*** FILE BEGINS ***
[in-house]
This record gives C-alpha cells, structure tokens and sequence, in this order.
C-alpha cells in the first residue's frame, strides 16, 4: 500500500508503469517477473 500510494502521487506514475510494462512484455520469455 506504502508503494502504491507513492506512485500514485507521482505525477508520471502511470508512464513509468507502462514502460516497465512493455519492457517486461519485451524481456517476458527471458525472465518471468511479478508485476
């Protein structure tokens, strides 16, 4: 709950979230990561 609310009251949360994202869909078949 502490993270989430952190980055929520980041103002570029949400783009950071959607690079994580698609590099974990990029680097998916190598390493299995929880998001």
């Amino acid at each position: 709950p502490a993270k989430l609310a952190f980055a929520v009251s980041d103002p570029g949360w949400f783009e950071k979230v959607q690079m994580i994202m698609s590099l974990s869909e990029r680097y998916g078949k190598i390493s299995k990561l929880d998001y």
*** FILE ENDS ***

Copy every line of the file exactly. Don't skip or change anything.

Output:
[in-house]
This record gives C-alpha cells, structure tokens and sequence, in this order.
C-alpha cells in the first residue's frame, strides 16, 4: 500500500508503469517477473 500510494502521487506514475510494462512484455520469455 506504502508503494502504491507513492506512485500514485507521482505525477508520471502511470508512464513509468507502462514502460516497465512493455519492457517486461519485451524481456517476458527471458525472465518471468511479478508485476
């Protein structure tokens, strides 16, 4: 709950979230990561 609310009251949360994202869909078949 502490993270989430952190980055929520980041103002570029949400783009950071959607690079994580698609590099974990990029680097998916190598390493299995929880998001």
């Amino acid at each position: 709950p502490a993270k989430l609310a952190f980055a929520v009251s980041d103002p570029g949360w949400f783009e950071k979230v959607q690079m994580i994202m698609s590099l974990s869909e990029r680097y998916g078949k190598i390493s299995k990561l929880d998001y």